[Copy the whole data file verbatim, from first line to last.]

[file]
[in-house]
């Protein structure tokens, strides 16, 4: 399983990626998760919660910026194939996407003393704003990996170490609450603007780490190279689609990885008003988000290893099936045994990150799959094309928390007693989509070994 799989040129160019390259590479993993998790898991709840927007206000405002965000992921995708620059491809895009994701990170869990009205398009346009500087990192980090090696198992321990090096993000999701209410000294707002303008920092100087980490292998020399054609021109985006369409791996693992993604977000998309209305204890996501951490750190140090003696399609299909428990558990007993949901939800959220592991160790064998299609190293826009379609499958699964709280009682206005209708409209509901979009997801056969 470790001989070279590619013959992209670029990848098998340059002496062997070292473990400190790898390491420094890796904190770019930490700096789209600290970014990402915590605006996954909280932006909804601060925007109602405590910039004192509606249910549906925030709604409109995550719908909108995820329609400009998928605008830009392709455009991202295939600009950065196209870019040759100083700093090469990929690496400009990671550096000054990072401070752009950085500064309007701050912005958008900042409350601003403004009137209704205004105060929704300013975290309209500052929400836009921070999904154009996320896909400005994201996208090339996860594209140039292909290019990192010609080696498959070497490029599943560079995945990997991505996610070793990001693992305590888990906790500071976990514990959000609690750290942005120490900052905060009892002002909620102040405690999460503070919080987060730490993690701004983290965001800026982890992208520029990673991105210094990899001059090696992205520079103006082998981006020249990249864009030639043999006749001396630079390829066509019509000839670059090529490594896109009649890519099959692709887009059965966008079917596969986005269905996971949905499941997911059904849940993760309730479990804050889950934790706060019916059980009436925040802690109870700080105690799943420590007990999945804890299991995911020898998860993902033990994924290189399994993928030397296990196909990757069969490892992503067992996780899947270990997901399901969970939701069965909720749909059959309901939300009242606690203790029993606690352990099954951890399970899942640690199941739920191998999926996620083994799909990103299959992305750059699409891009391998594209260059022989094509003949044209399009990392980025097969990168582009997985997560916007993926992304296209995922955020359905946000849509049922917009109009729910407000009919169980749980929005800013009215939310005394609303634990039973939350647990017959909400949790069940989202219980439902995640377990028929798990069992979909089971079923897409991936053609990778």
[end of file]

[in-house]
């Protein structure tokens, strides 16, 4: 399983990626998760919660910026194939996407003393704003990996170490609450603007780490190279689609990885008003988000290893099936045994990150799959094309928390007693989509070994 799989040129160019390259590479993993998790898991709840927007206000405002965000992921995708620059491809895009994701990170869990009205398009346009500087990192980090090696198992321990090096993000999701209410000294707002303008920092100087980490292998020399054609021109985006369409791996693992993604977000998309209305204890996501951490750190140090003696399609299909428990558990007993949901939800959220592991160790064998299609190293826009379609499958699964709280009682206005209708409209509901979009997801056969 470790001989070279590619013959992209670029990848098998340059002496062997070292473990400190790898390491420094890796904190770019930490700096789209600290970014990402915590605006996954909280932006909804601060925007109602405590910039004192509606249910549906925030709604409109995550719908909108995820329609400009998928605008830009392709455009991202295939600009950065196209870019040759100083700093090469990929690496400009990671550096000054990072401070752009950085500064309007701050912005958008900042409350601003403004009137209704205004105060929704300013975290309209500052929400836009921070999904154009996320896909400005994201996208090339996860594209140039292909290019990192010609080696498959070497490029599943560079995945990997991505996610070793990001693992305590888990906790500071976990514990959000609690750290942005120490900052905060009892002002909620102040405690999460503070919080987060730490993690701004983290965001800026982890992208520029990673991105210094990899001059090696992205520079103006082998981006020249990249864009030639043999006749001396630079390829066509019509000839670059090529490594896109009649890519099959692709887009059965966008079917596969986005269905996971949905499941997911059904849940993760309730479990804050889950934790706060019916059980009436925040802690109870700080105690799943420590007990999945804890299991995911020898998860993902033990994924290189399994993928030397296990196909990757069969490892992503067992996780899947270990997901399901969970939701069965909720749909059959309901939300009242606690203790029993606690352990099954951890399970899942640690199941739920191998999926996620083994799909990103299959992305750059699409891009391998594209260059022989094509003949044209399009990392980025097969990168582009997985997560916007993926992304296209995922955020359905946000849509049922917009109009729910407000009919169980749980929005800013009215939310005394609303634990039973939350647990017959909400949790069940989202219980439902995640377990028929798990069992979909089971079923897409991936053609990778």